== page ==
High rate water treatment filters, which operate at a rate two to three times that of rapid sand filters, use a combination of filter media, not just sand. The combination vary with the application, but generally they are sand and anthracite coal. Multimedia or mixed-media water treatment filters use three or four different materials, generally sand, anthracite coal, and garnet. The details of different types of media in the water treatments filter beds are shown below
In rapid sand water treatments filters, finer sand grains are at the top of the sand layer with larger grains farther down into the water treatment filter. As a result, the water filter removes more suspended material in the first few cm thick of the filter. In the high rate filter, the media size decreases. The top layers consist of a coarse material with the finer material further down, allowing the suspended material to penetrate deeper into the filter.
The material in a water treatments filter bed forms layers in the filter, depending on their weight and specific gravities. In the coarse layer at the top, the larger suspended particles are removed first, followed by the finer materials. This allows for longer filter runs at higher rates of filtration than is possible with rapid sand water filters.
Dual and Multimedia water treatment Filters
In many cases, multiple types of media are layered within the filter. Typically, the layers (starting at the bottom of the filter above gravel and advancing upward) are sand and anthracite coal, or garnet, sand, and anthracite coal. The below Figure shows a cross-section through a dual media filter.
The media in a dual or multimedia filter are arranged so that the water moves through media with progressively smaller pores. The largest particles are strained out by the anthracite. Then the sand and garnet trap the rest of the particulate matter though a combination of adhesion and straining. Since the particles in the water are filtered out at various depths in a dual or multimedia filter, the filter does not clog as quickly as in single media filter, where all of the particles are caught by the top layer. The below figure shows the cross section of multimedia filter.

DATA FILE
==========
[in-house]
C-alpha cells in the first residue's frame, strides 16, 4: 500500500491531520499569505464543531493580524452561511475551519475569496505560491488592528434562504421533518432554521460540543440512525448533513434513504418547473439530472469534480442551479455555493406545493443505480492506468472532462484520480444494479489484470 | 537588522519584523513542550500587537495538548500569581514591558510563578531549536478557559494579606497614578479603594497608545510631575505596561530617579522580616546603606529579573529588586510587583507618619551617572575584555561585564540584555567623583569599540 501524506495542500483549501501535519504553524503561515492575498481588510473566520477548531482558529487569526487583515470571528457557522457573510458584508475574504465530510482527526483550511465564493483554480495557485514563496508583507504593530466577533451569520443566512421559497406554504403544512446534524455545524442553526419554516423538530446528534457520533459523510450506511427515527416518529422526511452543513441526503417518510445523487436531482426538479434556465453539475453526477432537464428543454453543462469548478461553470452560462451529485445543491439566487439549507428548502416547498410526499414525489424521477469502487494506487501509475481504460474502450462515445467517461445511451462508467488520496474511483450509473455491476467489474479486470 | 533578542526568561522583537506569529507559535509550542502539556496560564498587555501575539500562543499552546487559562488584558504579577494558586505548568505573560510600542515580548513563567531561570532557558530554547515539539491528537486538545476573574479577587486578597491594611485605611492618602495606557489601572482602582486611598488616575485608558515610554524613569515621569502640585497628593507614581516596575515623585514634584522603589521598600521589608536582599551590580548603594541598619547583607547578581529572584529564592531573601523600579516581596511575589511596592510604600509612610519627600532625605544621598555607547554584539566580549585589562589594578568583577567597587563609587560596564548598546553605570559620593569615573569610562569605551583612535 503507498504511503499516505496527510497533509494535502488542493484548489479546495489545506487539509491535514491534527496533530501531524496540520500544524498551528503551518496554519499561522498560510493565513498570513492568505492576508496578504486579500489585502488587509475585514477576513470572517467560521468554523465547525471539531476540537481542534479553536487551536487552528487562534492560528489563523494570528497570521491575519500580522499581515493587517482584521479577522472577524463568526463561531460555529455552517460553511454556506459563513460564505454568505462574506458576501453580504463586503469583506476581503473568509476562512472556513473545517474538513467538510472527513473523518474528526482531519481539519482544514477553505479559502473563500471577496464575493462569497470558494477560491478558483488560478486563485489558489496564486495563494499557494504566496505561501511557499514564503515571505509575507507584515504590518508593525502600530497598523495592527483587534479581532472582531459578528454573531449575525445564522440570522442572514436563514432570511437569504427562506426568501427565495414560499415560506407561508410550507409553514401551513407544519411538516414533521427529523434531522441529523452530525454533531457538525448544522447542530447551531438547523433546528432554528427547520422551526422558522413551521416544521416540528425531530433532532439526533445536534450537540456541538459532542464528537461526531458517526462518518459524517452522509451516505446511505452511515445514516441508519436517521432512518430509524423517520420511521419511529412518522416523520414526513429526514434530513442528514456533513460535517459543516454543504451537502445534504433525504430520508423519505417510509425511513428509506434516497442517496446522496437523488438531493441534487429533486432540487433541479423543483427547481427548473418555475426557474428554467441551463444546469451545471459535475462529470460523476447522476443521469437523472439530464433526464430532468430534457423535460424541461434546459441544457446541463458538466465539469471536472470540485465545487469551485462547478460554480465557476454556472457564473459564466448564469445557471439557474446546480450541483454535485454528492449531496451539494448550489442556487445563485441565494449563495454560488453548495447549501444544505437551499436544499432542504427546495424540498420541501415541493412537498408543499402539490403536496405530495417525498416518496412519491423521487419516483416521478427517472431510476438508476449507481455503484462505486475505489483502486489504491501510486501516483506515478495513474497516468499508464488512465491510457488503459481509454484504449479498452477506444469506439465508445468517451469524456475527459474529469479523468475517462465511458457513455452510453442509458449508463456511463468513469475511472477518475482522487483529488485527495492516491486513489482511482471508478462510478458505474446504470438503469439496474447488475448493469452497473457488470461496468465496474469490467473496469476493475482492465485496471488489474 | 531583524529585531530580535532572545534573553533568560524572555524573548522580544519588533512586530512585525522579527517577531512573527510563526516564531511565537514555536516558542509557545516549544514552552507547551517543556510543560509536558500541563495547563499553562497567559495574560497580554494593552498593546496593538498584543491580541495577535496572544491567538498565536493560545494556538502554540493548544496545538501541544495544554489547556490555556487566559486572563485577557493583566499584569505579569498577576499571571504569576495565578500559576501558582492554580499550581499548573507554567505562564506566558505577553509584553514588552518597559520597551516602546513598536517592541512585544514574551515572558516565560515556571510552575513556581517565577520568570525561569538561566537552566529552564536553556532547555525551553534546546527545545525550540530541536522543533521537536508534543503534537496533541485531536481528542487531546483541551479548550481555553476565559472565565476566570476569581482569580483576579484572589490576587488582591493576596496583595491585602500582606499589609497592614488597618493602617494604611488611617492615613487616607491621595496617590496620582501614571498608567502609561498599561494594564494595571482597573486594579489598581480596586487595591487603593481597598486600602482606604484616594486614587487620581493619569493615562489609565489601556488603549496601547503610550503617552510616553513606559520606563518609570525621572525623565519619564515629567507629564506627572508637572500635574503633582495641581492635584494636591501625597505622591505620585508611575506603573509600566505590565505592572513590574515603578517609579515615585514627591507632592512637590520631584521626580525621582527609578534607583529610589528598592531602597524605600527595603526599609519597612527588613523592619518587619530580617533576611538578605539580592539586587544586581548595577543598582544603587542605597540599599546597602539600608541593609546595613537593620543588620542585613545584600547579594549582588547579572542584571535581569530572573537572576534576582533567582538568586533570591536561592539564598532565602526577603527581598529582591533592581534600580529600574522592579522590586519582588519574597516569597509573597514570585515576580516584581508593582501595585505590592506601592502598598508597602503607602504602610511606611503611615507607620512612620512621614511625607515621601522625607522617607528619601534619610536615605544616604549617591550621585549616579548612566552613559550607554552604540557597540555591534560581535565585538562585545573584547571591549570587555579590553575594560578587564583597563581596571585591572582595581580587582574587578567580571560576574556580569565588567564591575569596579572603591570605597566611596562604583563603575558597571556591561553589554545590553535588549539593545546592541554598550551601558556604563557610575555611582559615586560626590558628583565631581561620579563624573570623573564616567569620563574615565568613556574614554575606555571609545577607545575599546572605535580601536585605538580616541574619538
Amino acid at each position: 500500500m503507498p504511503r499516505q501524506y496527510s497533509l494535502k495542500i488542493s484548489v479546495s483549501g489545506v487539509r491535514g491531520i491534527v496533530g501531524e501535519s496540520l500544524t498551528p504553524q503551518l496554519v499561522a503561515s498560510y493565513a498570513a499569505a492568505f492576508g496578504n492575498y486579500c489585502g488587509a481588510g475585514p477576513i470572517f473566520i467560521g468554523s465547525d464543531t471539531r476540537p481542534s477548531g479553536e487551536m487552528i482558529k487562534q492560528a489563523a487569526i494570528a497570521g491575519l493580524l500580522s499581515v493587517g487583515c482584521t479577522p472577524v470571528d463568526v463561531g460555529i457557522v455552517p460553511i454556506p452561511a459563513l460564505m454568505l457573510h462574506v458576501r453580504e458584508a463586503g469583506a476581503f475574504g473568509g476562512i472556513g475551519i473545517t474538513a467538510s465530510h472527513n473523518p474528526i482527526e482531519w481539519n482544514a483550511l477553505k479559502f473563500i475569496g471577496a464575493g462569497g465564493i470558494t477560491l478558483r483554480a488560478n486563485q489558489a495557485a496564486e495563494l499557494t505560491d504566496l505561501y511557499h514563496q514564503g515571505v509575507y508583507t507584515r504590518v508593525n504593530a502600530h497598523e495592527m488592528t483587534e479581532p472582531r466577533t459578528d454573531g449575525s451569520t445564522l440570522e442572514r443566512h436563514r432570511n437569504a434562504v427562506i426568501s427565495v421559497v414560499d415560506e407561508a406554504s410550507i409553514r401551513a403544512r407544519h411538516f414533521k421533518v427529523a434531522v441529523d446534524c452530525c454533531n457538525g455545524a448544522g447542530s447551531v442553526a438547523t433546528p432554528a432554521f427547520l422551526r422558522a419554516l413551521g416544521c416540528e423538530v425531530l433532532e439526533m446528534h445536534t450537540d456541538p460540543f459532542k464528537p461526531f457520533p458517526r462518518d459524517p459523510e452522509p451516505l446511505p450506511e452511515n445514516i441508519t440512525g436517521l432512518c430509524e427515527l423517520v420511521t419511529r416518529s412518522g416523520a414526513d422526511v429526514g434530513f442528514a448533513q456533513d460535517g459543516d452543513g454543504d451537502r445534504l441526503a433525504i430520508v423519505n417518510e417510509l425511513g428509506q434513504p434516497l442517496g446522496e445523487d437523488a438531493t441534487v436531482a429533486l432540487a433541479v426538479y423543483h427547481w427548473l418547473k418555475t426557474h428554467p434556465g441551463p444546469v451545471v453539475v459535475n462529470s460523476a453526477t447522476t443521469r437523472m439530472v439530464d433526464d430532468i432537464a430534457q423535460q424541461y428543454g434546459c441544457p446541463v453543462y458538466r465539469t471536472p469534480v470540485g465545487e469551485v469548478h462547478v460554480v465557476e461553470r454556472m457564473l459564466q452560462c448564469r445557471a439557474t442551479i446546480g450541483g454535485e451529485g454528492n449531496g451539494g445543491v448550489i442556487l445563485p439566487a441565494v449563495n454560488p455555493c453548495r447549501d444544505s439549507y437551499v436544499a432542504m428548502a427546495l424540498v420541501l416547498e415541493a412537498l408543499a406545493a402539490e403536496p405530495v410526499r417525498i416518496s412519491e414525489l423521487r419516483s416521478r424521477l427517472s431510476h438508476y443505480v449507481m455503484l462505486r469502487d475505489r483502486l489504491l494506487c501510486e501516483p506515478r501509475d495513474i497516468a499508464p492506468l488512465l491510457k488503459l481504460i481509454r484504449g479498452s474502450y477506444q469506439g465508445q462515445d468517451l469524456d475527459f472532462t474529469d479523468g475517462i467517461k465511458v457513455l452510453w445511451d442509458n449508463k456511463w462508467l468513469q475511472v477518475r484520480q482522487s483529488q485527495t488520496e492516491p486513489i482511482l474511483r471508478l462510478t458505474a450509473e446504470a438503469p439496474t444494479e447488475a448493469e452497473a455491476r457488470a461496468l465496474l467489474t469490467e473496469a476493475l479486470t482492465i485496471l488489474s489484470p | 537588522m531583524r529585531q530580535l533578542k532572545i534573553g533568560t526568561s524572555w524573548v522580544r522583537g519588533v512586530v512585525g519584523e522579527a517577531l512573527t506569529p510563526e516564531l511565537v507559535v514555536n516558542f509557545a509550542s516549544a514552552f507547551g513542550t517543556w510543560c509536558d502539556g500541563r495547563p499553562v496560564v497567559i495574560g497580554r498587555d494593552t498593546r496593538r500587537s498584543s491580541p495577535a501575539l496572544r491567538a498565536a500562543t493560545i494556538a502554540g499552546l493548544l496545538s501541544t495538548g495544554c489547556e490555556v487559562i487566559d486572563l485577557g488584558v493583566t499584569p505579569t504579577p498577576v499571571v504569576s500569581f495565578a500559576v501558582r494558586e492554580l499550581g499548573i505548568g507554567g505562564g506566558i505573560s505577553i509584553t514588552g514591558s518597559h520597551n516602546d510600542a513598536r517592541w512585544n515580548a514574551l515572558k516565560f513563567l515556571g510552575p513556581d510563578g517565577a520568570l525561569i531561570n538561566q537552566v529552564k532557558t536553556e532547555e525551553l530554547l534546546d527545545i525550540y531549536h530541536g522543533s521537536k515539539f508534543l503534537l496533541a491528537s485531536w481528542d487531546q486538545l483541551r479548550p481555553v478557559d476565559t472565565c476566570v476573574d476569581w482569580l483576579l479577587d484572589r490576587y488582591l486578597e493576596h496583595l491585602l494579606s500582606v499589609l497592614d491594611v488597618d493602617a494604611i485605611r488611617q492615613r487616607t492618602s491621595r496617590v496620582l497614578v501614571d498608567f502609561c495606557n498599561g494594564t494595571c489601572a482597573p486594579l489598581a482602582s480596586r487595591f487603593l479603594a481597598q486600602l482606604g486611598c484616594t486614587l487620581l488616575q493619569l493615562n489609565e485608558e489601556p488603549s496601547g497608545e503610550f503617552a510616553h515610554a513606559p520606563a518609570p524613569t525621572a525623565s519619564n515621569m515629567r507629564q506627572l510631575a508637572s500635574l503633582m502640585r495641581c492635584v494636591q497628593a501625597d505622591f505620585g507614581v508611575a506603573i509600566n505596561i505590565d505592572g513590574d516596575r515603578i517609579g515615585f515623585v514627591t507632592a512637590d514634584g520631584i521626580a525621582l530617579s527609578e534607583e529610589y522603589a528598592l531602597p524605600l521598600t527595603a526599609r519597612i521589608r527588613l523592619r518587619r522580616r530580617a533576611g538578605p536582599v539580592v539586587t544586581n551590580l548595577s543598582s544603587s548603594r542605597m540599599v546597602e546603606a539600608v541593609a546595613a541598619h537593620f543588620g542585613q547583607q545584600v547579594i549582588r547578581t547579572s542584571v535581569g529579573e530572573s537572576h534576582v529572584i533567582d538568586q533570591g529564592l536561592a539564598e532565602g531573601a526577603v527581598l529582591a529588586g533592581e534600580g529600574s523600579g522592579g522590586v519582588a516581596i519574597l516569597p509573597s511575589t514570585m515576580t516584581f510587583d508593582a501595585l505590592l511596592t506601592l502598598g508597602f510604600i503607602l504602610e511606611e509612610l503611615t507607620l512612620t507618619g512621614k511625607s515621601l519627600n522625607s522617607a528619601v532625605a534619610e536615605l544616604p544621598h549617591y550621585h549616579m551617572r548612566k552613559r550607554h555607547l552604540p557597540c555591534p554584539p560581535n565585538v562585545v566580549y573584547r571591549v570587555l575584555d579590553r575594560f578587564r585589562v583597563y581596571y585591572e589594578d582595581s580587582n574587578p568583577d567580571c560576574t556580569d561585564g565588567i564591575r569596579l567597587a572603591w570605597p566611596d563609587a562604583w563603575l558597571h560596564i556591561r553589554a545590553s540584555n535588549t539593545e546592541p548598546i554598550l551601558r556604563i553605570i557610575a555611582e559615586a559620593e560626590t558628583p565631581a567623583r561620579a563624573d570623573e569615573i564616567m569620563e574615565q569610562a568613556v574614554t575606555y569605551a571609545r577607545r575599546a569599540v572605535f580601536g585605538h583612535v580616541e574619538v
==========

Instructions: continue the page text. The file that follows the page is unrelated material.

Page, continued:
The media in a dual or multimedia filter must have varying density as well as varying pore size so that they will sort back into the correct layering arrangement after back washing. Anthracite coal is a very light (low density) coal which will settle slowly, ending up as the top layer of the filter. Garnet is very dense sand which will settle quickly to the bottom of the filter.
Causes of Taste and Odor
Taste and odor can enter water in a variety of manners. Surface water sources can become contaminated through algal blooms or through industrial wastes or domestic sewage introducing taste- and odor-causing chemicals into the water. Groundwater supplies can be affected with dissolved minerals, such as iron and manganese. Tastes and odors can also enter in the raw water transmission system and in the treatment plant due to algal growths, accumulated sludge or disinfection byproducts. In the distribution system in addition it can cause due to cross-connections and low flow zones.
Methods for Removing Taste and Odor
The best way to treat taste and odor problems is prevention. Algal blooms in reservoirs can be prevented by using copper sulfate while algae growing on walls of the treatment plant basins can be removed through shock treatment with chlorine. In the distribution system, periodic flushing and maintaining adequate chlorine residual will keep the pipes clean and odor free.
The choice of an active water treatments method for taste and odor problems depends on the cause of the problem. Active water treatment may involve using ion exchange units, air stripping, performing chemical or mechanical oxidation, or performing adsorption. If the tastes and odors are associated with color and turbidity or with floating algae, then optimizing the coagulation/flocculation, sedimentation, and filtration processes may take care of the problem.
Volatile compounds can sometimes be removed from water using aerators which strip the compounds from the water. This technique is usually more helpful at controlling odors than tastes, and is very effective at removing hydrogen sulfide. Tri halo methane can be removed from water using aeration if the aeration follows chlorination.
Oxidation is another frequently used method to remove tastes and odors. Oxidation can be either mechanical (using an aerator) or chemical (by adding chlorine, potassium permanganate, ozone, or chlorine dioxide.) Use of aerators is usually only effective at removing tastes associated with iron and manganese. In other cases, chemicals must be used. Chlorine is the most widespread chemical used for oxidation of tastes and odors since chlorine is already in use in many treatment plants as a disinfectant. When using chlorine to oxidize taste and odor problems, the dosage of chlorine must be greater than that used for disinfection, a method called super
chlorination. After super chlorination has removed the taste and odor problems, the excess chlorine must be removed from the water, which can be achieved using granular activated carbon. Other chemicals used for oxidation include potassium permanganate, chlorine dioxide, and ozone.